• Vipul Vaibhaw

Curse of Dimensionality

The term "Curse of Dimensionality" was coined by American applied mathematician Richard Bellman. Simply stated, it refers to the problems which arise when we generalize our three dimensional intuitions to higher dimensions or vice-versa.

We as humans, are so accustomed living in three dimensional world that it is hard for us to imagine higher dimensional spaces. Our intuitions are hard-wired to the 3-D world.

Here is one interesting example (citing Christopher Bishop). Let us try to imagine a sphere in three dimensional world. It will look like the following image.

Let us assume that the sphere has radius, r = 1. Now let us ask a simple question from ourselves that in K-dimensional world, what fraction of sphere lies between r = 1 and r = 1-e, where e is a very small real number.

It basically means that in 3-d world the volume will be

Now coming back to the arbitrary K-dimensional world. The required difference ratio in volume will be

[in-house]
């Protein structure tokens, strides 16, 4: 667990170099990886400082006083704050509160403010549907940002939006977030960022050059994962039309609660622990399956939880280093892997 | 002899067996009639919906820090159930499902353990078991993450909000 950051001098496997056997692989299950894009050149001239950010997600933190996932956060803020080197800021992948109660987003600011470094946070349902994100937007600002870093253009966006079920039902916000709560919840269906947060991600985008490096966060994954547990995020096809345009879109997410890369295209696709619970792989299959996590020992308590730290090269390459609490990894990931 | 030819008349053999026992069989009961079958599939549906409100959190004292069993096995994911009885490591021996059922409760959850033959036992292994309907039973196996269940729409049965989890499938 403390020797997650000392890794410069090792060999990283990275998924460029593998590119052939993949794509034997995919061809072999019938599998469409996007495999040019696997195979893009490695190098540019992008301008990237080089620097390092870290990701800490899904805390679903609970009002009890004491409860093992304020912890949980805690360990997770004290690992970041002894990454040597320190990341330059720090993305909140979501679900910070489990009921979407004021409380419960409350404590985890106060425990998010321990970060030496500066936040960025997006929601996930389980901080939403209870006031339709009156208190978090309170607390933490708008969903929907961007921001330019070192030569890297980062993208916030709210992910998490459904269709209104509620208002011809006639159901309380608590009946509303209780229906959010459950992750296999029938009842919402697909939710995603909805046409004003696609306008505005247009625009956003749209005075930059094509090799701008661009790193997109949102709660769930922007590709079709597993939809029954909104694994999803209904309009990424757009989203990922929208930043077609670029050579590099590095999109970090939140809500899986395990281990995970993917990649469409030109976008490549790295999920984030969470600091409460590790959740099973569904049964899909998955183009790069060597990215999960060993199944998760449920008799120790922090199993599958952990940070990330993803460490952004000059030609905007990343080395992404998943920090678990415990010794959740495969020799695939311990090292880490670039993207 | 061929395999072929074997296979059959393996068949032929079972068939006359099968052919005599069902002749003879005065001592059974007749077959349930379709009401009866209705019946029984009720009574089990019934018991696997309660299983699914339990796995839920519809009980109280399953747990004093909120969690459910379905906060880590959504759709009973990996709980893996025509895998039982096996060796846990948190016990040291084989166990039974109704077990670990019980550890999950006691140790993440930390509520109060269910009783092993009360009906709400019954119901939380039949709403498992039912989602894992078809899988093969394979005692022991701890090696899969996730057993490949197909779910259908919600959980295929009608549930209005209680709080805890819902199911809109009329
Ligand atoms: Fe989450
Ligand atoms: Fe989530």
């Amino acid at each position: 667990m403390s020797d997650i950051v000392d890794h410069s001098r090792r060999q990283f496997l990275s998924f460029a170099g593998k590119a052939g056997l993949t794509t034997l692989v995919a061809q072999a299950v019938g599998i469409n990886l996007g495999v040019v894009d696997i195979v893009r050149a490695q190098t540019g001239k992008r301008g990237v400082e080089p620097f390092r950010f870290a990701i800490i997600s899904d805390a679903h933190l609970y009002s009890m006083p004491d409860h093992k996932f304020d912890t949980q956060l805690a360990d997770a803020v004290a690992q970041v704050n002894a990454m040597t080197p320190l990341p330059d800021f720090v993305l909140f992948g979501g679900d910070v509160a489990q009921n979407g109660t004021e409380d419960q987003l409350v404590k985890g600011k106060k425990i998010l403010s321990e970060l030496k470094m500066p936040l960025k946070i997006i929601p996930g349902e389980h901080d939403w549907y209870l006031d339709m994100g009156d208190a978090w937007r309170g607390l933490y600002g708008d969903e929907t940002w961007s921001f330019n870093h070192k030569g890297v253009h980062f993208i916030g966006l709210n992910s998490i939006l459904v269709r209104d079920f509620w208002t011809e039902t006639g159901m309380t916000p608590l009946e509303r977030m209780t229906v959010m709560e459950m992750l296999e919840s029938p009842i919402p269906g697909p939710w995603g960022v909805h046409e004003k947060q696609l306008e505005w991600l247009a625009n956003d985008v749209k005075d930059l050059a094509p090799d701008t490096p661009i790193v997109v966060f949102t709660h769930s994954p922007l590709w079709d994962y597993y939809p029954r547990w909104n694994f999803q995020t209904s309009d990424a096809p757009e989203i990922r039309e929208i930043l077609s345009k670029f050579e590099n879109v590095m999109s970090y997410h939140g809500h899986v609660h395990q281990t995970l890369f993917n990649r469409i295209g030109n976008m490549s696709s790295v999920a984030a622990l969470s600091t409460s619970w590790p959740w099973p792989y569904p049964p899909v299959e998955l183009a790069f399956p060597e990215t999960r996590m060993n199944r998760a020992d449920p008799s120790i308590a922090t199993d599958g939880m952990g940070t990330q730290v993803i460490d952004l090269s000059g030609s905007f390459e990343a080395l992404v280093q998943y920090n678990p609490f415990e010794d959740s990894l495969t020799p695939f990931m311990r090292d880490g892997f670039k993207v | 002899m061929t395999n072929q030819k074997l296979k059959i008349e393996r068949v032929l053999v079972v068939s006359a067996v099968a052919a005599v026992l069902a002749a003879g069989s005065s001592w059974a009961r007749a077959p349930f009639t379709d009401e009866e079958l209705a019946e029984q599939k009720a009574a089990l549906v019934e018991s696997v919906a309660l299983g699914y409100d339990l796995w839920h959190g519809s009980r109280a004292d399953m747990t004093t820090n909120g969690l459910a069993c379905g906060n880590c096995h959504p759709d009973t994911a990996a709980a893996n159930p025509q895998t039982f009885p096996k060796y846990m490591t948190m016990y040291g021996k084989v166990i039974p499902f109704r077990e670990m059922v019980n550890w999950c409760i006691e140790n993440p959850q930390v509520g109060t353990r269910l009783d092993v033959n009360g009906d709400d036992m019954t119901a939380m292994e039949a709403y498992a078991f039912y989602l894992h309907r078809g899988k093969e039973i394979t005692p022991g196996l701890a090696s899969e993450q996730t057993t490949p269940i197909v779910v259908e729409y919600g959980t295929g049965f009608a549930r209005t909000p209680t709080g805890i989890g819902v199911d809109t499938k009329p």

If we dig deep, in 1-d world. The difference above will be 0(zero) because in 1-d world a sphere will be a point. In 2-d world, the difference in the volume ratio would be around 0.2. Eventually when we apply binomial expansion we will realize that as we increase the value of K, i.e we increase the dimensions the difference in the volume ratio will go towards 1. It means in higher dimensions most of the volume of the sphere is concentrated near the surface! This completely beats the intuition we have about spheres in 3-d world.

The example above is to explain the curse of dimensionality. Now let us relate this problem to machine learning world.

Let us take an example of images. Images are higher dimensional in nature by default. An RGB image will be of (m x n) x 3 dimensions, where m,n denote the width and height of the image while 3 denote number of channels. There are numerous simple ways to reduce dimension of an image. Let us say we go from 3 channels to 1 channel, i.e from RGB to grayscale. Here we lose the information about color. If we reduce m and n then we will lose the quality of the image.

There are a few ways to reduce dimensionality of the data like PCA, t-SNE, MDS and LLE which we will explain in upcoming posts. There is no way to measure which is the best way to go for dimensionality reduction because if often depends on which algorithm is being chosen after dimensionality reduction. We will discuss these topics later.

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